VS can cause blisters and sores in the mouth, and on the tongue, muzzle, teats or hooves of horses, cattle, swine, sheep, goats, llamas and a number of other animals.  Lesions usually will heal in two or three weeks.  Because the signs of VS mimic those of foot-and-mouth disease (FMD), animal health officials strongly urge livestock owners and caretakers to report potential cases of VS to their private veterinary practitioner or state livestock health officials.  Laboratory tests run at no charge to the producer will differentiate whether infection is caused by VS and not FMD, a dreaded foreign animal disease.

To report suspected cases of VS, owners and private veterinary practitioners should call their respective state's livestock health regulatory agency:
Texas Animal Health Commission --  1-800-550-8242 (operational 24 hours a day)
New Mexico Livestock Board --          1-505-841-6161
Colorado Department of Agriculture, State Veterinarian's Office -- 1-303-239-4161
Arizona Department of Agriculture,  State Veterinarian's Office -- 1-602-542-4293

Prior to moving livestock from Arizona or New Mexico, check with the state of destination to ensure all VS testing and inspection requirements have been fulfilled.  The Texas Animal Health Commission (TAHC) requires livestock from affected states to be accompanied by a valid certificate of veterinary inspection (health paper) on which the accredited veterinarian certifies the animals are not from a quarantined premises. The TAHC web page is at http://www.tahc.state.tx.us.

Kentucky embargoes livestock and wild or exotic animals from counties that include and surround the infected premises, and place strict entry requirements on animals from the remainder of the state, or even other states that share a common border with an infected county.  To access specific Kentucky requirements, go to: http://www.kyagr.com/state_vet/ah/vsv_embargo.htm.

Florida animal health officials require susceptible animals coming from VS-affected states to have prior permission for entry and a negative test for VS within 10 days prior to entry. The certificate of veterinary inspection also must include a statement that the animals are free of clinical signs of VS and have not been exposed or located within 10 miles of a positive premises within the previous 30 days.  The Florida Department of Agriculture web site is at:  http://doacs.state.fl.us/.


                                                       --30--


 

 

10-21-04

News Release
 Texas Animal Health Commission
    Box l2966  * Austin, Texas 78711 * (800) 550-8242 * FAX (512) 719-0719
Bob Hillman, DVM  *  Executive Director
  For info, contact Carla Everett, information officer, at 1-800-550-8242, ext. 710,
 or ceverett@tahc.state.tx.us

For immediate release:
All Vesicular Stomatitis (VS) Quarantines Released in Texas
 
For the first time since May 19, Texas has no animals or herds restricted because of Vesicular Stomatitis (VS), a blistering disease that can temporarily debilitate affected equine animals, cattle, goats, deer, swine or other susceptible species. VS occurs every few years in the Southwest, and the virus is thought to be transmitted by sand flies and black flies.  Animals affected by the disease usually begin to heal several weeks after exhibiting blisters, sloughing of skin or sores in and around the mouth, above the hooves, or on the muzzle or teats.
 
“Texas was the first of three states to have VS infection this year.  Throughout the summer, laboratory tests confirmed infection in horses and cattle on 15 Texas premises in eight counties. On October 18, the final Texas quarantine was released. This premise, in Kerr County, had been quarantined in early September, when VS infection was confirmed in a horse.  We currently have no VS cases or quarantines, and no active VS investigations,” explained Dr. Bob Hillman, Texas’ state veterinarian and head of the Texas Animal Health Commission (TAHC), the state’s livestock and poultry health regulatory agency.  Texas counties with confirmed VS cases this summer were Reeves, Val Verde, Uvalde, Starr, Yoakum, Kerr, Bandera and Dimmit.  Animal health officials lift premise quarantines 30 days after the animals heal from the VS lesions.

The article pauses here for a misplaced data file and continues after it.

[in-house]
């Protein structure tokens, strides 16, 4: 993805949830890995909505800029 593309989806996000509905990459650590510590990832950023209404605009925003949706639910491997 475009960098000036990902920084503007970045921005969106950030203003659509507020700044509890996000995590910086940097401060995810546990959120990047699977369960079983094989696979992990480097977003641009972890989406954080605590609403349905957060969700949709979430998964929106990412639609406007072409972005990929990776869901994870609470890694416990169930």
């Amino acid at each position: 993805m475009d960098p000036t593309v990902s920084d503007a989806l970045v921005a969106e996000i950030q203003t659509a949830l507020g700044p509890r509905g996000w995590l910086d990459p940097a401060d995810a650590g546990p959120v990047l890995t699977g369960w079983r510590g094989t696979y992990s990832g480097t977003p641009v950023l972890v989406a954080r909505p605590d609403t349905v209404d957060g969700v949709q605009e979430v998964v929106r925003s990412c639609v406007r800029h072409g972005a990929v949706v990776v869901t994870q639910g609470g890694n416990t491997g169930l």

Dr. Hillman said that releasing the last VS quarantine in the state will make it easier to ship Texas livestock to other states. He recommended, however, that producers and private veterinary practitioners continue to check with states of destination prior to transporting animals, to ensure all entry requirements are met. 
 
As of mid-October, 107 premises in 22 Colorado counties, and 39 premises in eight New Mexico counties remain quarantined, due to VS infection. VS-infected animals in these states include horses, cattle, an alpaca, a llama, and several sheep and goats.
 
“VS rarely causes death in affected animals, but it is painful to animals, due to blisters and sloughing of skin. When VS strikes cattle or other cloven-hooved animals, laboratory tests are essential, because VS lesions mimic those of foot-and-mouth disease (FMD), a highly dangerous foreign animal disease. Even though horses are not susceptible to FMD, we still recommend testing, to determine whether the lesions were caused by VS, a toxic plant or poison,” said Dr. Bob Hillman.
 
“As always, we urge producers to call their private veterinary practitioner and their state animal health officials if livestock or poultry exhibit unusual signs of disease,” said Dr. Hillman.  These signs may include blistering or sores around the animal’s mouth, hooves or teats; widespread illness or unexpected death loss in a herd or flock; unusual ticks or maggots; or animals that stagger or are unable to rise or walk. 
 
To make a report, owners and private veterinary practitioners should call:
Texas Animal Health Commission --  1-800-550-8242
New Mexico Livestock Board --          1-505-841-6161
Colorado Department of Agriculture, State Veterinarians Office 1-303-239-4161